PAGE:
Though not so far removed from the language, for instance, of the fifteenth-century Of the Imitation of Christ, there was a certain vehemence about the language which was a presage of things to come: ‘According to the decision of the fathers here, it is settled that I should start, with the help of God’s grace, on the fourth Sunday following Easter, which we call Cant ate. This is the day appointed for my first Mass before God, because it is convenient to my father. To this then, kind friend I invite you humbly, perhaps even boldly.’ But it was not really so bold, because Father Braun had evidently always seen in Luther someone he would like to help and had entertained Martin quite recently, when the latter was on a visit for the Friars to Eisenach:
I do this certainly not because I consider myself in a position. . . to request you to inconvenience yourself with the trouble of such a journey to visit me, a poor and humble man; but do so because I experienced your good will and your obvious kindness toward me when I visited you the other day, and in great abundance on many other occasions.
Therefore, dearest Father, Sir and Friar (the first title is due to your age and office, the second due to your merits, the third due to your Order), please honour me with your presence if time and your clerical or domestic duties permit and support me with your valuable presence and prayers, that my sacrifice may be acceptable to God . . . Perhaps you will bring along my relation Conrad, who was once sacristan at St Nicholas Church, and anyone you may wish as a travelling companion so long as he has freed himself from domestic obligations and will enjoy coming.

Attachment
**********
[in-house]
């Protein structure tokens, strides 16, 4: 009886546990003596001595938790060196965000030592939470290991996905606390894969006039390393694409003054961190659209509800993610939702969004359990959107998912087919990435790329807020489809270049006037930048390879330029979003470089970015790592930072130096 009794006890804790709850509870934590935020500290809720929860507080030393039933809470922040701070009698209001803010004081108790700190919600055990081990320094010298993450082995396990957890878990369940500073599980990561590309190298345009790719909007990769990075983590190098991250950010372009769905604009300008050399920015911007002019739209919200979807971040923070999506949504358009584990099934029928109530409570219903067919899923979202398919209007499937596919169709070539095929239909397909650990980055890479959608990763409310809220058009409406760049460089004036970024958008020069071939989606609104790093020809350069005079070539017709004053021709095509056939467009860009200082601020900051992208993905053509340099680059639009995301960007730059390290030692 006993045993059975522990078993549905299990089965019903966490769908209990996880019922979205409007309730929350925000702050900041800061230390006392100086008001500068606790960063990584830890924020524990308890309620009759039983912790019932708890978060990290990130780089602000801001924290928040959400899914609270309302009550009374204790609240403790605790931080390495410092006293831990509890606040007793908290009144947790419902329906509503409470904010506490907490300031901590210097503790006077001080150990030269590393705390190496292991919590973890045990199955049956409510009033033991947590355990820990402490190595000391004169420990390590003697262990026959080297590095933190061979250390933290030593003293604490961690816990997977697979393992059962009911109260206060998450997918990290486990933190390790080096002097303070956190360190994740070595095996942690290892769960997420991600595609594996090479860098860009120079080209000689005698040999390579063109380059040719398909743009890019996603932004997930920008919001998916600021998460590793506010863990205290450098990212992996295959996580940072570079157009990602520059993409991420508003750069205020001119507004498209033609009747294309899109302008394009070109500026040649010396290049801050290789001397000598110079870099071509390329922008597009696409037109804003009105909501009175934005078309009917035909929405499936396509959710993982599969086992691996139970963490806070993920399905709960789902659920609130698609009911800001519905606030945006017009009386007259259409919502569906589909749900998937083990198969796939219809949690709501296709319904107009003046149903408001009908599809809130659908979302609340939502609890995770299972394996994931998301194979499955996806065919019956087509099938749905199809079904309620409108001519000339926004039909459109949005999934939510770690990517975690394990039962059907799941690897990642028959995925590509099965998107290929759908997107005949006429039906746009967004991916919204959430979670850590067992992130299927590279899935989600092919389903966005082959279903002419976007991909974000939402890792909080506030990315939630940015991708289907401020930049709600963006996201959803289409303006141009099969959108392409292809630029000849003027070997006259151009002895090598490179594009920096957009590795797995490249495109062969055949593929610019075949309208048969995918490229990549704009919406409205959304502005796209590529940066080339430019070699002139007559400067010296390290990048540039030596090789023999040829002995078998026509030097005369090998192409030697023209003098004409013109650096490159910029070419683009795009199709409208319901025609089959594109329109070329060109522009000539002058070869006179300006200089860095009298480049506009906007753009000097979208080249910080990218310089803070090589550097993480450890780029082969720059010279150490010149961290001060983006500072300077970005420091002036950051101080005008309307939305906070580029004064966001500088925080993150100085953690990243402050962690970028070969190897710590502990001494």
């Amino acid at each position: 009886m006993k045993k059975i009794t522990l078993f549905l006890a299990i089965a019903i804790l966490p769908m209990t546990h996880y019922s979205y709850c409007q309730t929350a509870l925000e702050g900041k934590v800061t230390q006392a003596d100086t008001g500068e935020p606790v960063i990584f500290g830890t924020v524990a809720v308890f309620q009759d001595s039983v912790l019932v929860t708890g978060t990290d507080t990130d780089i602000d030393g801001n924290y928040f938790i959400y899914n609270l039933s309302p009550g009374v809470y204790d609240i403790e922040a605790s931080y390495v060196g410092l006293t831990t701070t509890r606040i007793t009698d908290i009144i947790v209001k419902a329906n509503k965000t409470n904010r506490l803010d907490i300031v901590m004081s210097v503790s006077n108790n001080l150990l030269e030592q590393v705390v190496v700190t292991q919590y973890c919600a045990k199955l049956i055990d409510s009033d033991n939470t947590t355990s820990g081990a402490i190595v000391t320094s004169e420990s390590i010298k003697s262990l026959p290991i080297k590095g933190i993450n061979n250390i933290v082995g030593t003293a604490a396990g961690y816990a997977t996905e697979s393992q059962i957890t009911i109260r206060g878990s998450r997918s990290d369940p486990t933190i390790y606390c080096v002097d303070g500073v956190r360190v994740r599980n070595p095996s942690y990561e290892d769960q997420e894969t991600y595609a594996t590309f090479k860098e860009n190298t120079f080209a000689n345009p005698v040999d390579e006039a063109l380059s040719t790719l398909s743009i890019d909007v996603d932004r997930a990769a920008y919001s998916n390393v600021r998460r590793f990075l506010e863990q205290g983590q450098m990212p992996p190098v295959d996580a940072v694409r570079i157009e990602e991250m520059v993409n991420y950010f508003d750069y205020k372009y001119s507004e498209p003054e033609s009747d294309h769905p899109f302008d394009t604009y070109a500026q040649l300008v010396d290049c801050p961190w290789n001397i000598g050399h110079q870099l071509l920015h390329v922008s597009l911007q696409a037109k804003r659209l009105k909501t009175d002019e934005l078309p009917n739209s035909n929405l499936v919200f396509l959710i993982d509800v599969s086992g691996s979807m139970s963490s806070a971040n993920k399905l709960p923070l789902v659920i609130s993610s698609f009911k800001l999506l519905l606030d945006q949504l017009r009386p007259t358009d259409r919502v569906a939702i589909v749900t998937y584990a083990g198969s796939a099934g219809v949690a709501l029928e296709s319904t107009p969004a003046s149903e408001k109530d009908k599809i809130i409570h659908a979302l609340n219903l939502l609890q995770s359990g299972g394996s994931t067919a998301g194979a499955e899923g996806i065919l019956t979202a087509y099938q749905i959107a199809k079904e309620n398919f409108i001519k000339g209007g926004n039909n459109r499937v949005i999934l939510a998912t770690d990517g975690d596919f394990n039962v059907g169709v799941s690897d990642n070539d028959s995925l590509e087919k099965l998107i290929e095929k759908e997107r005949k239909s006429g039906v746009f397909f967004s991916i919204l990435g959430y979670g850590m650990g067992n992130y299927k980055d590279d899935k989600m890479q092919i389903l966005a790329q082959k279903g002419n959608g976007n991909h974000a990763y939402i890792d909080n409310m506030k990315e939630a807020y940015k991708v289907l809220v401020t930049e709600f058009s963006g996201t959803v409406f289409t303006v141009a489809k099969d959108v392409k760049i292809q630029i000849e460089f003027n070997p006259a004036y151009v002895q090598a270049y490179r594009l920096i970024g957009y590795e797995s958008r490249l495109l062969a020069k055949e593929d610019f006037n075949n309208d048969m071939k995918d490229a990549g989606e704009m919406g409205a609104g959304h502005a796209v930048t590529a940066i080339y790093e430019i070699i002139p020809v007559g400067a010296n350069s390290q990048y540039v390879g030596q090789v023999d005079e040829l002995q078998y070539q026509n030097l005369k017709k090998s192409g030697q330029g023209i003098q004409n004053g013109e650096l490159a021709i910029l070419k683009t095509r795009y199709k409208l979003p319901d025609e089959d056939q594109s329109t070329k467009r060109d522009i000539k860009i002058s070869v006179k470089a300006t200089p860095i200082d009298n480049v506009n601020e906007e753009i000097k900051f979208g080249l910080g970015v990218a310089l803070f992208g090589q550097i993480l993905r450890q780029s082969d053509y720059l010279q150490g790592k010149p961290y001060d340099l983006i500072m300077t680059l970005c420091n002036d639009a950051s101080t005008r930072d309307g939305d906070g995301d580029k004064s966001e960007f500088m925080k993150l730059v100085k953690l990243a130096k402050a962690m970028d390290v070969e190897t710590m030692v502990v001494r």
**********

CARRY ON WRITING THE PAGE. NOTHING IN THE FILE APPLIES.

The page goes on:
Luther was always keen about domestic duties, and the social order generally — these had to be satisfied before an outing was to be undertaken. Finally, there is a brief paragraph about Father Braun’s sleeping and boarding arrangements for the visit. It would be appropriate for him to stay not in the noisy guest house but in an unoccupied cell in the friary.
Finally I urge you to come right into the monastery to stay with us this little while (I am not afraid that you will settle down here!) and not look for quarters elsewhere. You will have to become a cellarius, that is an inhabitant of a monastic cell.
Farewell in Christ Jesus, our Lord.
Written at our cloister in Erfurt on 22 April, the year of our Lord, 1507.
Then Martin suddenly remembers the Schalbes. Until then, apparently, it had not occurred to him that these superior people might like to come; but of course they might hear about the event from Father Braun, so he added after the signature a further note which speaks volumes about the social stratification in little Eisenach: